Installation requires zip_util_pkg, sql_util_pkg, string_util_pkg, xml_util_pkg, xml_stylesheet_pkg, and ooxml_util_pkg, all of which are in the Alexandria library. Given this list of dependencies (and probably others I didn’t notice) I recommend installing the whole library – after all, there’s a lot of useful stuff in there so it’s worth it.

declare
  l_blob   blob;
  l_names  t_str_array := t_str_array('B3','C3','B4','C4','B5','C5');
  l_values t_str_array;
begin
  l_blob := file_util_pkg.get_blob_from_file('EXT_DIR','sample.xlsx');
  l_values := ooxml_util_pkg.get_xlsx_cell_values(l_blob, 'Sheet1', l_names);
  for i in 1..l_values.count loop
    dbms_output.put_line(l_names(i) || ' = ' || l_values(i));
  end loop;
end;

More details on OOXML_UTIL_PKG here.

Excel2Collection

As noted above, the Excel2Collection APEX plugin can detect and parse XLS, XML 2003 and XLSX files (as well as CSV files). The fact that it detects the file type automatically is a big plus for usability.

Apache POI

This solution involves installing Apache POI (“Poor Obfuscation Implementation”), a Java API for Microsoft products, into the database. The solution described by Christian Neumueller here parses XLS and XLSX files although it is admittedly not very efficient.

XLSX_PARSER

In 2018 Carsten Czarski posted a blog article “Easy XLSX Parser just with SQL and PL/SQL” listing a simple database package that parses XLSX files. This uses APEX_ZIP which comes with APEX, although using it does not require an APEX session or collections. It can load the file from a BLOB, or from APEX_APPLICATION_TEMP_FILES. It uses XMLTable to parse the XML content and return the text content of up to 50 columns for any worksheet in the file. It may be modified to support up to 1,000 columns.

To get a list of worksheets from a file:

select * from table( 
  xlsx_parser.get_worksheets( 
    p_xlsx_name => :P1_XLSX_FILE
  ));

To get the cells from a worksheet:

select * from table( 
  xlsx_parser.parse( 
    p_xlsx_name      => :P1_XLSX_FILE, 
    p_worksheet_name => :P1_WORKSHEET_NAME
  ));

I used this solution in a recent APEX application but the client was still on APEX 4.2 which did not include APEX_ZIP; so I adapted it to use ZIP_UTIL_PKG from the Alexandria PL/SQL Library. If you’re interested in this implementation you can download the source code from here.

ExcelTable

ExcelTable is a powerful API for reading XLSX, XLSM, XLSB, XLS and ODF (.ods) spreadsheets. It is based on PL/SQL + Java and reportedly performs very well. It requires a grant on DBMS_CRYPTO which allows it to read encrypted files. It includes an API for extracting cell comments as well. It can return the results as a pipelined table or as a refcursor. It knows how to interpret special cell values and error codes such as booleans, #N/A, #DIV/0!, #VALUE!, #REF! etc.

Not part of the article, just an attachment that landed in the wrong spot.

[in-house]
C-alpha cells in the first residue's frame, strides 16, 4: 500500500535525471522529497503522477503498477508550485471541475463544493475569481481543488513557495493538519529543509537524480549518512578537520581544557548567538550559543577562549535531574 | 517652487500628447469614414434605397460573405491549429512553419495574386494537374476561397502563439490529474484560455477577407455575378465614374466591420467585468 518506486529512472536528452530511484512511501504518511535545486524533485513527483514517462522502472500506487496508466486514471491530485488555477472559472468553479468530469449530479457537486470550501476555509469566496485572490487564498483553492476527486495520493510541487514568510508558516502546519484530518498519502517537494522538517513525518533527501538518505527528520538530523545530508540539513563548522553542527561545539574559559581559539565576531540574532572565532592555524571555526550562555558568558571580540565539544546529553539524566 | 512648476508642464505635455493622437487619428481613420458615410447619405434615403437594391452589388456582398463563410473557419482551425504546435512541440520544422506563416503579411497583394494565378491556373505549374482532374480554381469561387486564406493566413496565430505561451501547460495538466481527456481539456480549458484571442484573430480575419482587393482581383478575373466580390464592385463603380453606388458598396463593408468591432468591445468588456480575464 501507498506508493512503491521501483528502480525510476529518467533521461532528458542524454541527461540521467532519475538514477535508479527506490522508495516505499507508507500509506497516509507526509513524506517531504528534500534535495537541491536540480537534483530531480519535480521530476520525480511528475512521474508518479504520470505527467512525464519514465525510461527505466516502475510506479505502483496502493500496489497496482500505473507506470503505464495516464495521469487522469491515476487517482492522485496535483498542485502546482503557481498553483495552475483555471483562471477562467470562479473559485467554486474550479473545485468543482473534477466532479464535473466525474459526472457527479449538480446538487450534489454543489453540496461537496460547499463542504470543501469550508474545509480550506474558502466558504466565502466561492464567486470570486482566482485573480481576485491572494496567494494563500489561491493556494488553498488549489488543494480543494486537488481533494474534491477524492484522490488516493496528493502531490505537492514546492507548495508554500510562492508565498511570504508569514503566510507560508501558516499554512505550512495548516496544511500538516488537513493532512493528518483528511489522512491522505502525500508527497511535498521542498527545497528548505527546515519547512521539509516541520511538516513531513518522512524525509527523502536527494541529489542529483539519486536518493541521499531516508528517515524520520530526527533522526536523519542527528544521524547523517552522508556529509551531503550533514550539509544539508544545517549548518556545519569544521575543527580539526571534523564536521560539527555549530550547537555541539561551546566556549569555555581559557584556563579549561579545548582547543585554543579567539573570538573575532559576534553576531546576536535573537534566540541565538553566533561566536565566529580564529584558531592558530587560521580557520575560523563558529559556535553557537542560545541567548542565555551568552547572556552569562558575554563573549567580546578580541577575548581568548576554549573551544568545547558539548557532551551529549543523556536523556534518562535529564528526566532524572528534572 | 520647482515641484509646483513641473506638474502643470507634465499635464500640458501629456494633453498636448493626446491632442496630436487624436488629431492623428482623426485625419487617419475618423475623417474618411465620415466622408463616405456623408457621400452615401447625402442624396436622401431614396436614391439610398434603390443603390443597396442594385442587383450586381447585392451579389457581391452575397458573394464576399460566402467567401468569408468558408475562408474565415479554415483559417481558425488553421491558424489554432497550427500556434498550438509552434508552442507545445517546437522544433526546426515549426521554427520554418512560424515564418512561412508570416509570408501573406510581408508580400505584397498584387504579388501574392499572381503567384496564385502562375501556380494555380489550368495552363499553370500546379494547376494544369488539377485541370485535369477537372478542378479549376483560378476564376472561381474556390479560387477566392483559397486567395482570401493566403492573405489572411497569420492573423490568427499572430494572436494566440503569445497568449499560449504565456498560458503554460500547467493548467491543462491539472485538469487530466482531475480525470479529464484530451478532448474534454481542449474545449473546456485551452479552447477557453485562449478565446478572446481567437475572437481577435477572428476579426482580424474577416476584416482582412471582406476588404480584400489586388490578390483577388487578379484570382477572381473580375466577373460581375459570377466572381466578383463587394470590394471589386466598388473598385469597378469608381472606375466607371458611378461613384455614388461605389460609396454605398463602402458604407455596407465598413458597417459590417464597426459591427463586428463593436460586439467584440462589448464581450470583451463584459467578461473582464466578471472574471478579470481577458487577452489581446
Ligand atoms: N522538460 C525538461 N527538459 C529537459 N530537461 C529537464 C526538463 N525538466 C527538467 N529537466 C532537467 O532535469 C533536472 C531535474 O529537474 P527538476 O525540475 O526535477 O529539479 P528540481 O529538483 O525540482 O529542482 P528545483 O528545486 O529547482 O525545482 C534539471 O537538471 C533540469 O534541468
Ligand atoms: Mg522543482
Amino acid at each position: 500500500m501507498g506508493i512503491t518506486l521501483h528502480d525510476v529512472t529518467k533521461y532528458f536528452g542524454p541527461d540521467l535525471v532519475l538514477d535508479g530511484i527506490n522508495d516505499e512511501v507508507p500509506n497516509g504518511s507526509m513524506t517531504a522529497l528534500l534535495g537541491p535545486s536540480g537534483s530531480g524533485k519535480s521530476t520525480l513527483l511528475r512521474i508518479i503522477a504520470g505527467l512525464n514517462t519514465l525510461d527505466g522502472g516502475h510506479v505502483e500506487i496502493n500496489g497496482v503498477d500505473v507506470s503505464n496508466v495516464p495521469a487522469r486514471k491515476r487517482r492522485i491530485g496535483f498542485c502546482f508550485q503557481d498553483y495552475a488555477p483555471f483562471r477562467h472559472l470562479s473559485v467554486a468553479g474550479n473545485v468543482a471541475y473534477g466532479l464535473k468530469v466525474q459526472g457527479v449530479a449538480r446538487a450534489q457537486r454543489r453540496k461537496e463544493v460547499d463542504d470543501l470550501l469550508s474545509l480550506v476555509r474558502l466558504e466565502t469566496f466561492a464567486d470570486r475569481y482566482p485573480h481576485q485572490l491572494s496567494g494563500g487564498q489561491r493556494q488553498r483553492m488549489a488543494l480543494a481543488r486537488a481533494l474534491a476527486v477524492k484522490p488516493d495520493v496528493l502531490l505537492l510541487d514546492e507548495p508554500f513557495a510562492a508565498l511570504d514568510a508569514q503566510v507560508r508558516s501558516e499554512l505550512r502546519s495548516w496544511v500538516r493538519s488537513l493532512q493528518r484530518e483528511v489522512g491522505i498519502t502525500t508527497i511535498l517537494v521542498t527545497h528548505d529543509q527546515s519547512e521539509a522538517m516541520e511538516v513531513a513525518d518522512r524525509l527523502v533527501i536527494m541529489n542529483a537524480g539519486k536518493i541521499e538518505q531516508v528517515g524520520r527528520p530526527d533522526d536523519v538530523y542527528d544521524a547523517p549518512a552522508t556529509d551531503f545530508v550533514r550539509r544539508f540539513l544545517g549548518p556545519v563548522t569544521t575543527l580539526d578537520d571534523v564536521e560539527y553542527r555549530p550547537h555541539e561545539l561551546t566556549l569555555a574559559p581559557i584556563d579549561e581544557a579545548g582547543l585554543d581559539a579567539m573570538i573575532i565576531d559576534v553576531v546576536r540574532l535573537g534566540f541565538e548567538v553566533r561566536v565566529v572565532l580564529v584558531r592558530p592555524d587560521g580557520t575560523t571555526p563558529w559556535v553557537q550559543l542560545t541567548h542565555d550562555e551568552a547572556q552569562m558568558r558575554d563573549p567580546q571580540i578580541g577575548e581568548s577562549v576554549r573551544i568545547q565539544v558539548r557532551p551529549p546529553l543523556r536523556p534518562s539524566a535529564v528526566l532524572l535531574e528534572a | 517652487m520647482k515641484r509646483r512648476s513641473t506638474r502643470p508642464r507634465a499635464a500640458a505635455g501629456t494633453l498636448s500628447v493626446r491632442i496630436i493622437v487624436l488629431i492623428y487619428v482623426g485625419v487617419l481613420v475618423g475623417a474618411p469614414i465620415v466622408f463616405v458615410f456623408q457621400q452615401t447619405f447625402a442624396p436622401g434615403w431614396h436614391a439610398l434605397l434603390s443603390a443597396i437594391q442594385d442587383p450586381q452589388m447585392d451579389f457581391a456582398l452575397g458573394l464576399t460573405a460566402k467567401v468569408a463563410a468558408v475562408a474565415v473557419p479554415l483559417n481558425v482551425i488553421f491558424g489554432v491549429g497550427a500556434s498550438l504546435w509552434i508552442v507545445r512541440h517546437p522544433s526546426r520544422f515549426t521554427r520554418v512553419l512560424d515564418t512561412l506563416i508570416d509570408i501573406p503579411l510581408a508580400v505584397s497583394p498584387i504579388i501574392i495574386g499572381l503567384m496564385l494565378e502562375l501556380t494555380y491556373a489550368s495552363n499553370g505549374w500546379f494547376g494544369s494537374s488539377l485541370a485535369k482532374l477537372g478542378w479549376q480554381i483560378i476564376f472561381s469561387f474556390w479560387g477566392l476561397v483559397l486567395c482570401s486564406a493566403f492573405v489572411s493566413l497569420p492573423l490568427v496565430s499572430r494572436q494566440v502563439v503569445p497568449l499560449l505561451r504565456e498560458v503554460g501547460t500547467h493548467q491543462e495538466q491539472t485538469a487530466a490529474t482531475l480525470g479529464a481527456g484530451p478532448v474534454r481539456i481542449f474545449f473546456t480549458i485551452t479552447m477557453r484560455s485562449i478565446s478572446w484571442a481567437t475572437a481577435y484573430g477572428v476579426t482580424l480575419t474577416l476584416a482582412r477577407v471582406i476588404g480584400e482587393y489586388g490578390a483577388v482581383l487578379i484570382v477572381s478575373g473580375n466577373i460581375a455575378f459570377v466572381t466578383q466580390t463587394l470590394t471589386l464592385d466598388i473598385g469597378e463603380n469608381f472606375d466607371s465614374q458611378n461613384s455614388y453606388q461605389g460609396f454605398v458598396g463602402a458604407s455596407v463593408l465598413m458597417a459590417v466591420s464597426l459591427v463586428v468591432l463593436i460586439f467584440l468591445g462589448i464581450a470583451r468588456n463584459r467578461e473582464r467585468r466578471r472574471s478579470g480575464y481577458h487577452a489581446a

It includes API calls that allow you to map the input from a spreadsheet to insert or merge into a table, defining how to map columns in the spreadsheet to your table columns, which may improve throughput and may mean it uses less memory to process large files.

The API was written by Marc Bleron in 2016 and has been in active maintenance since then (latest update 22/10/2018 as of the writing of this article). You can read more details and download it from here: https://github.com/mbleron/ExcelTable

EDIT 17/12/2018: thanks to Nicholas Ochoa who alerted me to this one.

APEX 19.1 Statement of Direction

DISCLAIMER: all comments and code samples regarding APEX 19.1 in this article are based primarily on the Statement of Direction and are subject to Oracle’s “Safe Harbour” provision and must therefore not be relied on when making business decisions.

The SOD for the next release of APEX includes the following note, which is exciting:

“New Data Loading: The data upload functionality in SQL Workshop will be modernized with a new drag & drop user interface and support for native Excel, CSV, XML and JSON documents. The same capabilities will be added to the Create App from Spreadsheet wizard and a new, public data loading PL/SQL API will be made available.”

Whether this release will include corresponding enhancements to the APEX Data Loader Wizard remains to be seen; I hope the wizard is enhanced to accept XLSX files because this is something a lot of my users would be happy about.

APEX_DATA_PARSER

The most promising part of the APEX 19.1 SOD is the PL/SQL API bit, which will mean no plugins or 3rd-party code will be needed to parse XLSX files. It appears the package will be called APEX_DATA_PARSER, providing routines to automatically detect and parse file formats including XLSX, XML, JSON and CSV/tab-delimited files, e.g.:

select * from table(
  apex_data_parser.parse(
    p_content => blob,
    p_file_name => 'test.xlsx',
    p_xlsx_sheet_name => 'sheet1.xml'));
select * from table(
  apex_data_parser.parse(